Unfortunately, this junta's orchestral show is the only game in town, where the United Nations could get involve and also exert some influence, if there is ever a chance to change the hard-line attitude of the Burmese junta. The same is also true to the democratic opposition camp and the ethnic political and resistance groups. It goes without saying that it takes two to tango, but the junta is determined as ever to carry it out alone. Its logic is that the main opposition groups were invited to participate in the National Convention (NC), but had thrown away their chances and walked out of the ongoing process. Thus, it is not the juntas fault to have to continue it with available individuals and groups, which readily agree to go along with the junta. Little does it mention or admit to the public that almost all participants of the NC are hand-picked and actually are not allowed to deviate from juntas prescribed road map. With the few exception counter proposals from cease-fire group quarters and some vocal non-Burman ethnic groups, which however were rejected, the juntas draft constitution was programmed to be adopted.
The stage is now set for constitutional referendum in May, which is just three months away and peculiar enough, the public has still not seen the draft. Some Burma watchers reasoned that the junta might not be confident enough to publicise it immediately, for fear of international backlash and public scrutiny. The juntas blue print is known to be fatally flawed, when one goes through its publicised basic principles or guidelines for constitutional drafting.
Against this backdrop, the opposition in general have only two choices: One is to reject the constitutional referendum with no vote or totally boycott the process; and the other would be to demand, preferably through the UN General Secretary's good office and international mediators, for a more favourable political climate. This would include an unconditional release of all political prisoners, nation-wide cease-fire, and lifting of all restrictions imposed on existing political parties. If such an atmosphere could be negotiated, the reviewing of juntas constitutional draft leading to reasonable adjustment or amendment, in all-inclusive and open manners, could become a possibility, which will encompass the peoples aspiration in a wider sense. The draft will then be credible enough, at least, as an acceptable, transitional one and would be ready for referendum.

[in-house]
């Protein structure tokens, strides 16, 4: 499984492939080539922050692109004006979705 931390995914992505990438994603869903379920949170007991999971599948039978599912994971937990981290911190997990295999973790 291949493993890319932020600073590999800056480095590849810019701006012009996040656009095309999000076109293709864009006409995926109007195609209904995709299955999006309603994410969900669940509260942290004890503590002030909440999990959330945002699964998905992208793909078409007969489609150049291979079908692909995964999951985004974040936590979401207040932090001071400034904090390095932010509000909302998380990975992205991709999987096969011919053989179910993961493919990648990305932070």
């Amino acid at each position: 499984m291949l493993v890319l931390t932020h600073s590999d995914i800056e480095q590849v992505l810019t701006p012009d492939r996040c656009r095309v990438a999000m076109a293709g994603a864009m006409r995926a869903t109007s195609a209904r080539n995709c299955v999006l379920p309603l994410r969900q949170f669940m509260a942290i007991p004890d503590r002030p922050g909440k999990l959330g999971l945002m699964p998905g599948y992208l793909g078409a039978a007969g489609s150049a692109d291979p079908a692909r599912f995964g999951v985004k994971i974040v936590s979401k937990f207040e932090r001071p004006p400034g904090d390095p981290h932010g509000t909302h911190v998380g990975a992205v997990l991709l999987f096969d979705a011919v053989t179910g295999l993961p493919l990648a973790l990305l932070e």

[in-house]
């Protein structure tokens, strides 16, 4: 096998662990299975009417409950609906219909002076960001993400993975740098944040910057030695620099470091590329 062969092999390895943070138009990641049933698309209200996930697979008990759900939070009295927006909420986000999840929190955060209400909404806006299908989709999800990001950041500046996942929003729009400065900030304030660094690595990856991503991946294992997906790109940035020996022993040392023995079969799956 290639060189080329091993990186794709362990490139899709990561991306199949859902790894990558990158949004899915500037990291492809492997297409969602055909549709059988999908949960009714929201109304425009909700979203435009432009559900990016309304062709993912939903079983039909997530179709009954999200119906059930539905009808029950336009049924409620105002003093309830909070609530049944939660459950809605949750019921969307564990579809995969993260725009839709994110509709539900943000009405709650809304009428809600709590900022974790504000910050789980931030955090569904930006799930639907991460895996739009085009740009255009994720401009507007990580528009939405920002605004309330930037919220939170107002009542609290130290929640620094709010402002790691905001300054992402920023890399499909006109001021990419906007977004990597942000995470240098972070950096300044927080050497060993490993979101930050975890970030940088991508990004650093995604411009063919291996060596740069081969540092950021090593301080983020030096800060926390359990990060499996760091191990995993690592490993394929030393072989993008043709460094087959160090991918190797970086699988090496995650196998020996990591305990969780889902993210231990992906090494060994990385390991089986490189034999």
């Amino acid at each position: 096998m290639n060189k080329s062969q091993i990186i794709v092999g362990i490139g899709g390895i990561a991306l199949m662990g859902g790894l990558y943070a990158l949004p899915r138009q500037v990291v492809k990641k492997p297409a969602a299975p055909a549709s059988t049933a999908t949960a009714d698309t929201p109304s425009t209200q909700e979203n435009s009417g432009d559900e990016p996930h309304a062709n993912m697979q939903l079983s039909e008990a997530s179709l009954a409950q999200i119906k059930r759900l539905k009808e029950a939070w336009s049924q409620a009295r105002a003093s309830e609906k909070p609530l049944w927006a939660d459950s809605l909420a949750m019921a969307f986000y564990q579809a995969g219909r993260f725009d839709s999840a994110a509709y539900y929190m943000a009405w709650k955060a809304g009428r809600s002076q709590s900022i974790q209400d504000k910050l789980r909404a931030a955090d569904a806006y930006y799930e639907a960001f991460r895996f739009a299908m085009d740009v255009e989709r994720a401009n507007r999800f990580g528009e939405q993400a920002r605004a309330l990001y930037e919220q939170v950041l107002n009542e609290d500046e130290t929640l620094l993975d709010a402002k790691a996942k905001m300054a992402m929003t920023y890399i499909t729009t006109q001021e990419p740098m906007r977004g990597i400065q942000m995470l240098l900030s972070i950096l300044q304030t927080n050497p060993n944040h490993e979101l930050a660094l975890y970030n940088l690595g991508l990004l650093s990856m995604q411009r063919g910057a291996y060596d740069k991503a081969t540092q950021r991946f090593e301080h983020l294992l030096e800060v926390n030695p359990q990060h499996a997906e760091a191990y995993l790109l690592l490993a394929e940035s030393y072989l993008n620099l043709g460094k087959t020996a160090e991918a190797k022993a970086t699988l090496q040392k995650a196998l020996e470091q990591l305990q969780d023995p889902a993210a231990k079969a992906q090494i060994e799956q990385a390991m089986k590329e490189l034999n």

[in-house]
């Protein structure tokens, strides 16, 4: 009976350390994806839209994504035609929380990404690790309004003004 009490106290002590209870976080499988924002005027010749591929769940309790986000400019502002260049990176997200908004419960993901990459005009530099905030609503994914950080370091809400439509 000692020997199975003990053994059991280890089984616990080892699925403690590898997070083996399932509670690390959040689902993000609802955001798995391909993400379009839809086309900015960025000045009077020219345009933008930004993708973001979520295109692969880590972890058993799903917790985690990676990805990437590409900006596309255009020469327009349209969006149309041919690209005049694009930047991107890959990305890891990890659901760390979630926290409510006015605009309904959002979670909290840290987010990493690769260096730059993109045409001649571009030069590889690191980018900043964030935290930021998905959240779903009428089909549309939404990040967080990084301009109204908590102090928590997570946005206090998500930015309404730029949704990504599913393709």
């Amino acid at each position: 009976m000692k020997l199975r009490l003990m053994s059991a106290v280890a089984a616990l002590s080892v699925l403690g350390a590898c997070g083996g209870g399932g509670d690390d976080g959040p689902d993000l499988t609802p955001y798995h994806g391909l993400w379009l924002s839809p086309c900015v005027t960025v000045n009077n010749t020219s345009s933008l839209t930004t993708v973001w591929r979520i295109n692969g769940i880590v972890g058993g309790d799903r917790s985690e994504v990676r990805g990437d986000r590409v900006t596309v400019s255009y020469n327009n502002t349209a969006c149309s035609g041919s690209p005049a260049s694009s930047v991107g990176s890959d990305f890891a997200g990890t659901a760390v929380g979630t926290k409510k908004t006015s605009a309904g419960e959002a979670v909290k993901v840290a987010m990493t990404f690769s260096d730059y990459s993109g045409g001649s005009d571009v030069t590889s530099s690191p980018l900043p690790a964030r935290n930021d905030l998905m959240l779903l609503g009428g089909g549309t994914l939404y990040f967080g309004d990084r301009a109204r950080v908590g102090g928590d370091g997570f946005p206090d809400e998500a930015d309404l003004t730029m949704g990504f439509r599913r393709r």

On Wednesday, the United States national security spokesman Gordon Johndroe urged the ruling junta to "start from scratch." He said, "That is - meaning: the barring of Aung San Suu Kyi from entering the election - hardly the definition of free and fair elections. The junta needs to start from scratch with a real draft constitution that actually passes the laugh test,"
Whether the junta would hold on to its hard-line position against all odds, coupled with such critical view and refuse to accommodate the call for democratic change or make sensible concession according to wish and aspiration of the people is anybodys guess.
The author is the General Secretary of the Shan Democratic Union (SDU) - Editor